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The notion that you can manage your brand by simply crafting messages onto print and digital materials and then handing them down from headquarters is becoming more outdated every day. Today, monologues need to be replaced by dialogues; formal market research needs to be paired with attentive listening; participation in social media is now both de rigueur and high-stakes; and constituents who before trusted only close friends to help them make decisions now have a huge, portable social network they can call on for round-the-clock consultation.
What you plan and execute from your conference room can be either reinforced or undermined by what you don’t plan and execute. And anyone can create a brouhaha.
How to cope? More important: How to succeed?
Start by thinking of your brand as a mosaic. You place some of the tiles, then the rest are placed by others. Your job is to place enough tiles to control the context of your mosaic so that the brand picture you’ve outlined (and partially filled in) will influence how those extra, external tiles are seen and understood.
How do you make that happen?
1. Craft an irreducible—and indestructible—core message. Your message must be able to survive today’s social equivalent of the telephone game you played in 6th grade if it’s going to emerge from the Tweeting-blogging gauntlet intact.
2. Evolve an approach to visual brand expression that will hold up across different media. Create a system for your use of color, type, imagery, and design that will connect your many different communication initiatives. You can’t come close to owning your identity—or achieving higher visibility—if how you look in print differs wildly from your visual presence on the Web, or face-to-face impressions at a trade show.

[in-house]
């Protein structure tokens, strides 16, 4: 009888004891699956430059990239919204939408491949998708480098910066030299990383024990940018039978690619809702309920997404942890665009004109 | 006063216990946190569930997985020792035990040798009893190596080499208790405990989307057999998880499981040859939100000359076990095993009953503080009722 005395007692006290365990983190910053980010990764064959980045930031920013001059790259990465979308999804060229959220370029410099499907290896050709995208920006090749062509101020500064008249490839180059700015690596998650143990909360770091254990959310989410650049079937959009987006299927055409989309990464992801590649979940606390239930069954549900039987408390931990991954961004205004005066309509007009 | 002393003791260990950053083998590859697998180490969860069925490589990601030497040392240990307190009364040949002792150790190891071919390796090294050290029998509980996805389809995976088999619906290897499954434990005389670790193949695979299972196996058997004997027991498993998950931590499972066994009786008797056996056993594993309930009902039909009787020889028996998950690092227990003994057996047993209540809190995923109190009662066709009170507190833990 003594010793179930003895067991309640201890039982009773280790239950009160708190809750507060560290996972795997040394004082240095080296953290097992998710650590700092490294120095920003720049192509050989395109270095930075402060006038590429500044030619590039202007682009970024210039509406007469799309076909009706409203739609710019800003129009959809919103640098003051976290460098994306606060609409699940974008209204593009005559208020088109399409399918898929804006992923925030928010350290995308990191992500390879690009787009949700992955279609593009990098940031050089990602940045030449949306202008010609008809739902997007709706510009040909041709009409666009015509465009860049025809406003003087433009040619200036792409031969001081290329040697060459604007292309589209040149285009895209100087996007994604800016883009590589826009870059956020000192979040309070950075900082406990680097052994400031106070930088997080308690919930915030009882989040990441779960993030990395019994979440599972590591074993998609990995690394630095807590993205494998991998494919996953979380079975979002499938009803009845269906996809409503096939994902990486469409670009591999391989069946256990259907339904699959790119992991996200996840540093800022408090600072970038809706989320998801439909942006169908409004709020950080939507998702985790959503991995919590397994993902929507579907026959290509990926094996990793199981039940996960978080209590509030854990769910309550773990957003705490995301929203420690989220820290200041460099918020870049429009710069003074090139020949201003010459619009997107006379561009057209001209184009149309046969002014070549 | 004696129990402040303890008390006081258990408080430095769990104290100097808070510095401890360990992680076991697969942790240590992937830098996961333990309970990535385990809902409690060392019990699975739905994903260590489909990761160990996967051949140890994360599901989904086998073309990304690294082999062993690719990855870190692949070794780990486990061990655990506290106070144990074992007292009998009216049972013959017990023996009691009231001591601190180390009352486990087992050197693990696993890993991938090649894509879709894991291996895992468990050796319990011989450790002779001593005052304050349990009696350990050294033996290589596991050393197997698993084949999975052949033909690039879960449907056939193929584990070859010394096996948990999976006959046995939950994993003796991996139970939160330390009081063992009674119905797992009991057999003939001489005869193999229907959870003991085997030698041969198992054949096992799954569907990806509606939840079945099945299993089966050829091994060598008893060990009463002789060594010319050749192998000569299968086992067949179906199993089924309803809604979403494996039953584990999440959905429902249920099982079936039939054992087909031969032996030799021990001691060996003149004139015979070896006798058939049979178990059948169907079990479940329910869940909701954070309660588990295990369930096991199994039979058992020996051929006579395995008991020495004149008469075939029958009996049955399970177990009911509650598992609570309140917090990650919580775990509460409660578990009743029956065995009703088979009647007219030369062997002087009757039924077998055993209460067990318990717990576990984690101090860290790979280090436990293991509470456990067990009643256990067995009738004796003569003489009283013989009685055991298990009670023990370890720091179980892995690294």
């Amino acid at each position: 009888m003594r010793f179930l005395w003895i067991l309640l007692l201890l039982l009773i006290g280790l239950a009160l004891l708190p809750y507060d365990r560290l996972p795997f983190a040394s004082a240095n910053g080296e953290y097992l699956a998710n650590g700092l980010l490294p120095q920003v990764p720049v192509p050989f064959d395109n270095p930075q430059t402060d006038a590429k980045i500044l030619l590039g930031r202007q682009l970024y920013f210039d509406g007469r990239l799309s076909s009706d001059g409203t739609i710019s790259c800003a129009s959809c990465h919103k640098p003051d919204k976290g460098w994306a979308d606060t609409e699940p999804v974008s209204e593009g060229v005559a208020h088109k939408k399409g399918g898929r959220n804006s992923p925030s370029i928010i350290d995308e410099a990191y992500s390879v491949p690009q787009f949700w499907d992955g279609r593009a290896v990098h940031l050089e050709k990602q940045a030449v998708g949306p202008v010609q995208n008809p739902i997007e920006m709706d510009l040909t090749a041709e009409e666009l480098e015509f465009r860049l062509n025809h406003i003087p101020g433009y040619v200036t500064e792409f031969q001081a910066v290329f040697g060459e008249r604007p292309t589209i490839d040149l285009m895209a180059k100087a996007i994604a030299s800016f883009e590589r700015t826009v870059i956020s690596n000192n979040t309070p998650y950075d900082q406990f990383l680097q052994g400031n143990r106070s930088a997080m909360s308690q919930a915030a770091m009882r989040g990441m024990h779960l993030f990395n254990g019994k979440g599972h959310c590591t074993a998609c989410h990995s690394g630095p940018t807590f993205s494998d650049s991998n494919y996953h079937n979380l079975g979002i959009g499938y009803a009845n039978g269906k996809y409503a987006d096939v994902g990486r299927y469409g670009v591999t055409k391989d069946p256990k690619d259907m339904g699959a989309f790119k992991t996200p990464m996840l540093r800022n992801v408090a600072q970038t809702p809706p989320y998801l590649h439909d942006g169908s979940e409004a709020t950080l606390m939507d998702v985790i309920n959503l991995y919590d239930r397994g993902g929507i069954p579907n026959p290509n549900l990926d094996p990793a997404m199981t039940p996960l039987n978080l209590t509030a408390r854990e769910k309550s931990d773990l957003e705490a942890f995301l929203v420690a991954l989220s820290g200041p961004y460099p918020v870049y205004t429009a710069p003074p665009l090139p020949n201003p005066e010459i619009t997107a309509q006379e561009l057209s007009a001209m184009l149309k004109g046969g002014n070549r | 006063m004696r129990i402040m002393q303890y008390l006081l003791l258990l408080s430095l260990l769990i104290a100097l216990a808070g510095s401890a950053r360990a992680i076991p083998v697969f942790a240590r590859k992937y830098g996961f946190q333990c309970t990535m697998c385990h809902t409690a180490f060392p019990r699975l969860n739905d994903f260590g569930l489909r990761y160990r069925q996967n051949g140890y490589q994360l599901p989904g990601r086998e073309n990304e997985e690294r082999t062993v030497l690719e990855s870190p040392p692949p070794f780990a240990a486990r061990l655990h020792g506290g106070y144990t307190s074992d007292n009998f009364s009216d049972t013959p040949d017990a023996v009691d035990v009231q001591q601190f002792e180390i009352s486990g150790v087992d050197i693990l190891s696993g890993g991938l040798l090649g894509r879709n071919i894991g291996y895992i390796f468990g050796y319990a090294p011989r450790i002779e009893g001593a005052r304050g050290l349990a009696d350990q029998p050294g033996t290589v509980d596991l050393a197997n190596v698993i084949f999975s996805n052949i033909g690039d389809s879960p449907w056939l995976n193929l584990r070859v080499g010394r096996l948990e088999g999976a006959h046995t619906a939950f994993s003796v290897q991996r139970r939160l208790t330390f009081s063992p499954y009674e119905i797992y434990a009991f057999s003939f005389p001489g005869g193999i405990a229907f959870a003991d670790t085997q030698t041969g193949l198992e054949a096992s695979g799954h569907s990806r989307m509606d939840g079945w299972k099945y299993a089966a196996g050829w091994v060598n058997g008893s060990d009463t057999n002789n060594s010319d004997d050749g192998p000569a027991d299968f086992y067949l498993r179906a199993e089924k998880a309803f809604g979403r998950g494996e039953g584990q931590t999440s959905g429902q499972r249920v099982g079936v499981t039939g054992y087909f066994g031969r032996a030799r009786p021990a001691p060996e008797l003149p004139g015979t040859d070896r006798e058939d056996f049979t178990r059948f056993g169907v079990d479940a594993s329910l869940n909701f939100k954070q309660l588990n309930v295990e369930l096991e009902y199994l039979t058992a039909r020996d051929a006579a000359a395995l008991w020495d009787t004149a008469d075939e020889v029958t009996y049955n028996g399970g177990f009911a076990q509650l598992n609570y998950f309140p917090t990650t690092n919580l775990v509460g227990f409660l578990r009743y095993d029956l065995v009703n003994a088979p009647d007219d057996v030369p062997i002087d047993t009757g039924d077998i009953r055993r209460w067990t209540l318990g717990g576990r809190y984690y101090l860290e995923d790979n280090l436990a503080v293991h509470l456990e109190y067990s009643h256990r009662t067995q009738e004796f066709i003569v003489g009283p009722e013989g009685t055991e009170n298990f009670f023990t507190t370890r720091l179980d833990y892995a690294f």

3. Engage in the dialogue. You’re much less likely to get dissed if you’re perceived to be listening, learning, and participating. Sincerely solicit input. (Trust us, you’ll learn a lot.) And remember that transparency is your best form of brand protection: People can’t unearth something that’s in plain sight.
4. Give your constituents the thinking and tools—and encouragement—to participate in your brand and to place tiles in your evolving mosaic. Not only will you tilt conversations in a favorable direction, but you’ll set your feet firmly on the path towards building a community of engaged advocates who will Tweet, blog, and share … all to your brand’s benefit.
President and Chief Executive Officer
Sametz Blackstone Associates
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